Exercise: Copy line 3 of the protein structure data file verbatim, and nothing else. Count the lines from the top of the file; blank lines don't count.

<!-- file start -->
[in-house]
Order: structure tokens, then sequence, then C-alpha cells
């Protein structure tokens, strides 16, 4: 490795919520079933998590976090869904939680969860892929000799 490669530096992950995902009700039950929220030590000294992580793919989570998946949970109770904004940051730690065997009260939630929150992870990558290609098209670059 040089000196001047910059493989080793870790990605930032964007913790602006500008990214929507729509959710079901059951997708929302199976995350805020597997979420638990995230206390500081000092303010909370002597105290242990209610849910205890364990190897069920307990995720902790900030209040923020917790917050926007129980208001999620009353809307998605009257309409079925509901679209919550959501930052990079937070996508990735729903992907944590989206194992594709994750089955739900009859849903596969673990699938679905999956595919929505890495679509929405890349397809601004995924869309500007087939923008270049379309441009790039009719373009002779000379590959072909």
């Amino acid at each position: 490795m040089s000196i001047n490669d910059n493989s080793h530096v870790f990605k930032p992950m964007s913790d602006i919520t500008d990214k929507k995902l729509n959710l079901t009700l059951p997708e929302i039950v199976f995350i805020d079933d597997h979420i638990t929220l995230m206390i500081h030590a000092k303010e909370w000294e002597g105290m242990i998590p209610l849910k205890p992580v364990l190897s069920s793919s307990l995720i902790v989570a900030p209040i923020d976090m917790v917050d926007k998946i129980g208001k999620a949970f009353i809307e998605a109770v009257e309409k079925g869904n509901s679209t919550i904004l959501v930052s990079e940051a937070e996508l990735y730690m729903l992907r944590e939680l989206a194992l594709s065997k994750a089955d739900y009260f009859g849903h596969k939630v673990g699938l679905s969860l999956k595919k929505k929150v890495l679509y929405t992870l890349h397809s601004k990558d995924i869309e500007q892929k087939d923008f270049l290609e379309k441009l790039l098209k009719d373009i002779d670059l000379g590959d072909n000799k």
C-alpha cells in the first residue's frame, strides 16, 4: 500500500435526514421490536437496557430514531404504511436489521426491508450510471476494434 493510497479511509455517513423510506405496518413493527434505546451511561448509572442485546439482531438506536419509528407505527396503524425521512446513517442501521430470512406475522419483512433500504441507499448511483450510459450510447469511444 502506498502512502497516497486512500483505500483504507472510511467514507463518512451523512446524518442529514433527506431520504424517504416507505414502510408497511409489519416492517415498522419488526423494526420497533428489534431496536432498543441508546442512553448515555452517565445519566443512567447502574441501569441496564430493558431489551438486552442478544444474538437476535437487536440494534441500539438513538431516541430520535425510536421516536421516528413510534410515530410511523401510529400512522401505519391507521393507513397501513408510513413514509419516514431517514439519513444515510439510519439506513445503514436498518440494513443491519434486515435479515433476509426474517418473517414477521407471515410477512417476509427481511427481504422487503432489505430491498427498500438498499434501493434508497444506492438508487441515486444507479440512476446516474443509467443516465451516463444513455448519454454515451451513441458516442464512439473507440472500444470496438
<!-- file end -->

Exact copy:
């Protein structure tokens, strides 16, 4: 490795919520079933998590976090869904939680969860892929000799 490669530096992950995902009700039950929220030590000294992580793919989570998946949970109770904004940051730690065997009260939630929150992870990558290609098209670059 040089000196001047910059493989080793870790990605930032964007913790602006500008990214929507729509959710079901059951997708929302199976995350805020597997979420638990995230206390500081000092303010909370002597105290242990209610849910205890364990190897069920307990995720902790900030209040923020917790917050926007129980208001999620009353809307998605009257309409079925509901679209919550959501930052990079937070996508990735729903992907944590989206194992594709994750089955739900009859849903596969673990699938679905999956595919929505890495679509929405890349397809601004995924869309500007087939923008270049379309441009790039009719373009002779000379590959072909």